What are you talking about when you talk about golf

I don't know a thing about golf. Haven't even read all the gossip about Tiger Woods.
What I do know is gleaned from the movies Tin Cup and The Legend of Bagger Vance, and as such doesn't count for much. In Tin Cup I was caught up in the Kevin-and-Renee scenes while repressing the drunken-nogoodnik aspect which tends to get on my nerves; and in Bagger Vance, the feel-good atmosphere did make me feel good, even though I scoff at mysticism.

There's a good review of Tin Cup on IMdb by a Finn fella:

"I have seen this film 20 times, and it only gets better," said Max Koljonen from Helsinki, Finland, on 2 January 2004, and elaborated as follows:
"First of all, this is a golf film. A great golf film. The best golf film. But there is more to it than just being a golf film. It´s the classic tale of a washed-up hero wanting to get the girl. But Kevin Costner gives this role something more. Okay, it´s not an Oscar-winning role, but the performance sure as heck should be.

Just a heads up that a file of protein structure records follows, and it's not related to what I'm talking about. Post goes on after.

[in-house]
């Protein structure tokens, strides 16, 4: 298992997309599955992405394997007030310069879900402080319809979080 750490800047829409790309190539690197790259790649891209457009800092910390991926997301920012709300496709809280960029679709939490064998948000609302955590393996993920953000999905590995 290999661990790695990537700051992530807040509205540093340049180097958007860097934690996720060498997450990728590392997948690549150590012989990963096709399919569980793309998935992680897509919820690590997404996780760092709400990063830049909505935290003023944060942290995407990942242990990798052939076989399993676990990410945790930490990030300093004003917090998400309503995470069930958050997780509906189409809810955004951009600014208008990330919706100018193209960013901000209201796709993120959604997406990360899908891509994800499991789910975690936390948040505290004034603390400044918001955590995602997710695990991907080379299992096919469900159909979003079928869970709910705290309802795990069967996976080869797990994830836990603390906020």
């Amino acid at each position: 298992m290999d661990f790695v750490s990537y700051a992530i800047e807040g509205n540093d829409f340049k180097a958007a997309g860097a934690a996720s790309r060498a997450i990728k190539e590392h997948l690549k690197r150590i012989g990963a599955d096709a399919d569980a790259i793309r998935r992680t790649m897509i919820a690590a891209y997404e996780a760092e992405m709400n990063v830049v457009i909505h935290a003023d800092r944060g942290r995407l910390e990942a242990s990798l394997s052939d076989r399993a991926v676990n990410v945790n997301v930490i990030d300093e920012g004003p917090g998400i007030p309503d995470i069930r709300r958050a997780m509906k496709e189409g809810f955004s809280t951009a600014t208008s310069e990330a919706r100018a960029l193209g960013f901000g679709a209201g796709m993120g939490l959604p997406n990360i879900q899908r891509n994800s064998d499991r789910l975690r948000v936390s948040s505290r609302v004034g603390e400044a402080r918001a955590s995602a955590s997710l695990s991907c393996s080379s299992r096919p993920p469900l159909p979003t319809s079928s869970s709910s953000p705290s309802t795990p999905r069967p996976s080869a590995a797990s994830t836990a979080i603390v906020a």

And it´s nice to see a golf film with a screenwriter who actually seems to know what the game really is about. For those who are not into golf, just look at Mr. Costner´s every move and how he delivers his lines as a drunken golf pro. In fact the whole cast is excellent. In comparison to films like Bagger Vance, Happy Gilmore and Caddyshack this film is the only one that explains why we men are so hooked on this game." [more]

Well, I enjoyed the film, but "why men are so hooked on this game" is still a mystery to me, and one I can easily live with; that is, without solving.

So, naturally, I was a bit skeptical when my son handed me a book of short stories – albeit by one of my fave writers – titled The Heart of a Goof – all about golf. The preface to the stories is so "golfy", it only reinforced my feeling of total ignorance.

But anyone who can write a dedication like the one below, wins me over at the first tee:


Chuckling and encouraged, I began reading, and have been chuckling my way through the adventures of Ferdinand Dibble and his nemesis George Parsloe, Bradbury Fisher, Vosper the butler, the formidable Mrs Maplebury, and others. Wodehouse fans – if you haven't yet read this one, you're in for a treat. I shall say no more, not to ruin it for you. Oh, and while you're at it, you can try an early one – Love Among the Chickens – too. Though the Stanley Featherstonehaugh Ukridge (pronounced "Fanshawe Ewkridge") character is, um… but you should find out for yourselves.


Anonymous said...

The second sentence of your post is a fragment.

Nina Rimon Davis said...

A fragment??? Oh, no!!! Shocking!!!
Let's just call it poetic license.

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